Now, we have seen 5 or 6 gorillas and I am thinking this is great lets go....NO...We had to see the whole family.  So, now we had to climb up the very steep embankment to the top so we can view all the other gorillas.  I did not think I could do this....It was very scary and I do not have the balance or stamina these young people had...Oh well, I would try.  With the help of David holding my hand and pulling me up and Ivan behind me holding me and keeping me from falling, I made that climb!  I felt like Rocky at the top of the steps in Philly!
It was not over!  I was huffing and puffing and catching my breath when the other gorillas came into view.  They were moving around looking up for food and choosing which tree to climb.  One mom went up a pretty flimsy tree and the baby held on tight and almost fell.  The baby screeched loudly and I guess Mom caught it in time.
We looked up to make sure the baby was ok when all of a sudden great big stinky bombs started raining down on us....Then when that was over, it was time to shower us with pee!  We were just far enough away so as to miss the 

Warning! Warning! Never Stand under a tree with a gorilla on top!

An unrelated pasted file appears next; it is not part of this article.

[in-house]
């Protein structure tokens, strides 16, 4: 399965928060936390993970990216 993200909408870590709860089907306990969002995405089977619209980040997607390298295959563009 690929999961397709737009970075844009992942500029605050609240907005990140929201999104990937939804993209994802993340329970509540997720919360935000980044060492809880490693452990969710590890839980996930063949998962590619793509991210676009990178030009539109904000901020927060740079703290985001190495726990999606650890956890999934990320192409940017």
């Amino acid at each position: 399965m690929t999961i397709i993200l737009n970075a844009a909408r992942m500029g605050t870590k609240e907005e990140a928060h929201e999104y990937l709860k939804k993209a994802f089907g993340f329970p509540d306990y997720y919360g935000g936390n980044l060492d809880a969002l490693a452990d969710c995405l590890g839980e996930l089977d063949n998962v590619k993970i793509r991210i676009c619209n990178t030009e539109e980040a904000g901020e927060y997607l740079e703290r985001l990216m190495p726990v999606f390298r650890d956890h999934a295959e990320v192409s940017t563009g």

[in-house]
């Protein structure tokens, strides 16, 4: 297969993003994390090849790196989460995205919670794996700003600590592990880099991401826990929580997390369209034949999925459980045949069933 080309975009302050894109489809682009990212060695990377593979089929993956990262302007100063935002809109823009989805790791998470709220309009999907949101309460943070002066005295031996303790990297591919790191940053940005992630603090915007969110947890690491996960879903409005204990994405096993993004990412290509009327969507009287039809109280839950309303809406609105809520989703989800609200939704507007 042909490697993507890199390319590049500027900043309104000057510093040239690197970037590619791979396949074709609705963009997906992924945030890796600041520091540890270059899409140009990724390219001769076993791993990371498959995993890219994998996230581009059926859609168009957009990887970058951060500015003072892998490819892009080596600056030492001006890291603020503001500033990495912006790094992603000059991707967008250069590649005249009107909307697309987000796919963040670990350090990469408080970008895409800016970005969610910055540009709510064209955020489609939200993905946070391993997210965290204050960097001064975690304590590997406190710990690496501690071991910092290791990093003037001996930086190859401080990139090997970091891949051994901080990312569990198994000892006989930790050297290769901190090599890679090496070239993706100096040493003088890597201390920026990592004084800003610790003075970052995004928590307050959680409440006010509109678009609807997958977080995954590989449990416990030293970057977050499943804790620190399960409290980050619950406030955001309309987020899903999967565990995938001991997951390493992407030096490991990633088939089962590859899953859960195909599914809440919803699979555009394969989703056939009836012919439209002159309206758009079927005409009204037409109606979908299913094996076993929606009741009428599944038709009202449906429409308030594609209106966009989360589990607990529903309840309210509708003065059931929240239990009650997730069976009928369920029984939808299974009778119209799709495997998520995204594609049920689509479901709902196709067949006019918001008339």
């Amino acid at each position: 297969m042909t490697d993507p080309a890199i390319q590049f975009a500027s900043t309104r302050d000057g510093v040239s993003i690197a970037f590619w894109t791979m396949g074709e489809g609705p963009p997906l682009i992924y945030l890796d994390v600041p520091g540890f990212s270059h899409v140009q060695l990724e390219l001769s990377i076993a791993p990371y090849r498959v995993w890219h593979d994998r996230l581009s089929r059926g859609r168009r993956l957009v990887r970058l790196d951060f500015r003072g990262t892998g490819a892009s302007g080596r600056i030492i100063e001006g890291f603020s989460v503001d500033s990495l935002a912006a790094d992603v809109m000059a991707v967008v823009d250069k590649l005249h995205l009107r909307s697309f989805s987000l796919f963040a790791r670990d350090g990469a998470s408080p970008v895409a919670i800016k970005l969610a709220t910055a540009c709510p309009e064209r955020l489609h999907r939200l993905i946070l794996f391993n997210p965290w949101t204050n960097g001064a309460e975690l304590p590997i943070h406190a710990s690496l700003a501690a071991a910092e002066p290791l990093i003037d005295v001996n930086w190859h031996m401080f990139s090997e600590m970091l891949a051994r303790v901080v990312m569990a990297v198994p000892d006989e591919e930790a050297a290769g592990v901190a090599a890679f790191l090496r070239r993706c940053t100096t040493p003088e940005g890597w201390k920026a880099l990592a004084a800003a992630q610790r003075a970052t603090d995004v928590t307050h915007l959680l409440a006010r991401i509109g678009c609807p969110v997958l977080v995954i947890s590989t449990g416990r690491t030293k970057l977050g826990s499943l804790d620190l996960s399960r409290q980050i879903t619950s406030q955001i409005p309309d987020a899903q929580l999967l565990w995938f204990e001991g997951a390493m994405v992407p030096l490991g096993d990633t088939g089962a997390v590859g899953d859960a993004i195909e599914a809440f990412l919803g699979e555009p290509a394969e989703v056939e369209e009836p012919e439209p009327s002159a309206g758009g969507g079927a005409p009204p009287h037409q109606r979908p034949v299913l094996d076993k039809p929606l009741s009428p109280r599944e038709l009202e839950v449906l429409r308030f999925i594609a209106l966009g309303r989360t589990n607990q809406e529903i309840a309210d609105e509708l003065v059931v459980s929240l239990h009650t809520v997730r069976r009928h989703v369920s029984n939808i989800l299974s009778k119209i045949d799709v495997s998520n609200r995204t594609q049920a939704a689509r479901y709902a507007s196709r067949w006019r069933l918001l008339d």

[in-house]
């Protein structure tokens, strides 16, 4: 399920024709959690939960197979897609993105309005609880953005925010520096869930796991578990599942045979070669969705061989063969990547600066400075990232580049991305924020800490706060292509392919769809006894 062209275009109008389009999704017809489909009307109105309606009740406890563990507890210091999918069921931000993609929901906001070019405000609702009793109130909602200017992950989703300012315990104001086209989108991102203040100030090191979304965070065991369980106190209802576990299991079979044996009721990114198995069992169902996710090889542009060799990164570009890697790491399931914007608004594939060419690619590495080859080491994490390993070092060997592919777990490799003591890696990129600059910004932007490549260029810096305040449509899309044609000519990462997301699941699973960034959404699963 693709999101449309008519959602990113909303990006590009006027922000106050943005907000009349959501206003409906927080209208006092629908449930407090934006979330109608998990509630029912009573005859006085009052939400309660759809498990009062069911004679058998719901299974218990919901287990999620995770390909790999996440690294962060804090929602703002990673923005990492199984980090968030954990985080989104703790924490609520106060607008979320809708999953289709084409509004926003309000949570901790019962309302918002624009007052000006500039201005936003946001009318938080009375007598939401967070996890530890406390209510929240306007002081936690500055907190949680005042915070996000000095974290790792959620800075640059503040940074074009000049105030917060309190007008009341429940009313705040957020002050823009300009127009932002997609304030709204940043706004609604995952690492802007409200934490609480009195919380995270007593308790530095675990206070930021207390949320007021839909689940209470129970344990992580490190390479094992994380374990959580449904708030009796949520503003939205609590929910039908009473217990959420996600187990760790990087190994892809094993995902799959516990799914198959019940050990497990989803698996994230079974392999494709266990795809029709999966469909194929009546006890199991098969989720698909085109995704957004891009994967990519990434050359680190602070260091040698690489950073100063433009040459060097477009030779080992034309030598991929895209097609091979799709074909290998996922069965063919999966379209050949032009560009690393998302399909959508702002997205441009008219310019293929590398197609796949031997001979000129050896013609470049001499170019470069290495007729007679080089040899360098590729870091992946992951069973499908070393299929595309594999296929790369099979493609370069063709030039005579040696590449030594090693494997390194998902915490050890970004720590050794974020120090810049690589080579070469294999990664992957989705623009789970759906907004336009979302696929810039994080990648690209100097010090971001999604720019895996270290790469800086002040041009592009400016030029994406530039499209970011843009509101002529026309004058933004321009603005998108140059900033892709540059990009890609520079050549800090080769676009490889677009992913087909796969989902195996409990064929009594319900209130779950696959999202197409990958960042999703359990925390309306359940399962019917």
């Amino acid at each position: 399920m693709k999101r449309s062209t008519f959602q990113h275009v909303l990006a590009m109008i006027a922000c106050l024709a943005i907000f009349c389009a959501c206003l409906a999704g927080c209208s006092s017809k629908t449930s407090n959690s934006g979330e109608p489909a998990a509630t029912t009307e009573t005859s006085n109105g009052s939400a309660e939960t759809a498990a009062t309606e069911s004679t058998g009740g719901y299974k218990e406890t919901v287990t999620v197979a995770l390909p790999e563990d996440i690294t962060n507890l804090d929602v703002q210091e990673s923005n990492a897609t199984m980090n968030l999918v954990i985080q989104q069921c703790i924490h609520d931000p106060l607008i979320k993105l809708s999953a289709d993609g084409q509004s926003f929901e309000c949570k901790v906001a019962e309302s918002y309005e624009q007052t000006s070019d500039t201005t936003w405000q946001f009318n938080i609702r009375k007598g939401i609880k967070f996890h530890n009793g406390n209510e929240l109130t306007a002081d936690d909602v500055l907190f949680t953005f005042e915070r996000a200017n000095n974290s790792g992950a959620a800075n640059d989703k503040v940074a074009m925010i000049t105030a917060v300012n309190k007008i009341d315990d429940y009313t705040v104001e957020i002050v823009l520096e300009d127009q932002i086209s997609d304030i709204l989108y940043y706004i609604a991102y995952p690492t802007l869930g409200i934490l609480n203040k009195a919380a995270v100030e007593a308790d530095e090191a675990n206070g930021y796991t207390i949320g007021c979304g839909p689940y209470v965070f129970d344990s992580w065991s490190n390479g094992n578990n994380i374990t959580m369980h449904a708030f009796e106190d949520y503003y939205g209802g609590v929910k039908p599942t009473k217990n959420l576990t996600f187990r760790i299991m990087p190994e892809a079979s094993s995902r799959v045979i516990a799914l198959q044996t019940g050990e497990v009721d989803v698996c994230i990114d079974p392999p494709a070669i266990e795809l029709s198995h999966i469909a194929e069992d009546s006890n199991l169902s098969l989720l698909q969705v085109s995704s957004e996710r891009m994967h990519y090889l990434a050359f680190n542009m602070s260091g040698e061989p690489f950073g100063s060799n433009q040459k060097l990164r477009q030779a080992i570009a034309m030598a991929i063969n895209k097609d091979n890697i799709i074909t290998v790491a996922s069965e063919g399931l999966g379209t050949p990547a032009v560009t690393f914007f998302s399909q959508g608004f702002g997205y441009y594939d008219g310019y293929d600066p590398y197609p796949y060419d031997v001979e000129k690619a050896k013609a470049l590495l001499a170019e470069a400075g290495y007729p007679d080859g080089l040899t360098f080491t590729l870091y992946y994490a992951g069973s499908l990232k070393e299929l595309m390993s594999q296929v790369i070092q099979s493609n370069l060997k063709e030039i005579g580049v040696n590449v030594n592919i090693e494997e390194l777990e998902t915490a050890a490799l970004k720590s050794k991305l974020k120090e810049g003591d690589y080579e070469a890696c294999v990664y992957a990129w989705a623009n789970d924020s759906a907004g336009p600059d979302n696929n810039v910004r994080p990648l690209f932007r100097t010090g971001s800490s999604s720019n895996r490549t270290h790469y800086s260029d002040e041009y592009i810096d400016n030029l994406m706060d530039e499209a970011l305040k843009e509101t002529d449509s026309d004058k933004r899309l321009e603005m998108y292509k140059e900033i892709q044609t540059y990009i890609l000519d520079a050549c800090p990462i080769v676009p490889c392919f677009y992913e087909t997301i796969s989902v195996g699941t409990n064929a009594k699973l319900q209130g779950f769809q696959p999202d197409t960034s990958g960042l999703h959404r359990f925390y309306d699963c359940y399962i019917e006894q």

Jambo everybody!  I have been unable to get access to my blog for a few days, but we are fine and full of interesting stories.  Our impressions of Uganda are good.  There are lots and lots of banana plantations everywhere.  They also grow a lot of tea and coffee.  The country people are very poor, but the children wave and smile to you as you pass by.  They live in one room brick structures with a door way and curtain, maybe a window without any glass or screens, and no running water or electricity.  Some of the families you see along the roads are wearing tattered clothing and the children don't seem to have any shoes.  There are no safety issues at all.  The main roads around the capital and large cities are fine...they drive on the wrong side of the road like most of these previous English colonies.  The country roads are horrible!  Dirt, rutted, full of rocks, and washed out from rain in some places.  You get all bumped around and by bedtime you feel like you are vibrating.  The travel is slow and arduous.  BUT when you reach your destination, it is Wonderful!
The three places we have been to have been different habitats.  The first place in Lake Mburo was a tented camp.  We had not tried this type of lodge before, but it was OK.  The tent was under a thatched room and the floor was concrete.  We had to climb many stairs to get to it and it overlooked a vista of beautiful acacia trees and animals at a watering hole below.  We were the only guests there that night.  We have been the only guests at most of these lodges since it is what they call Low Season....Although they say it is the rainy season, it has only rained once in an afternoon and cleared up by night.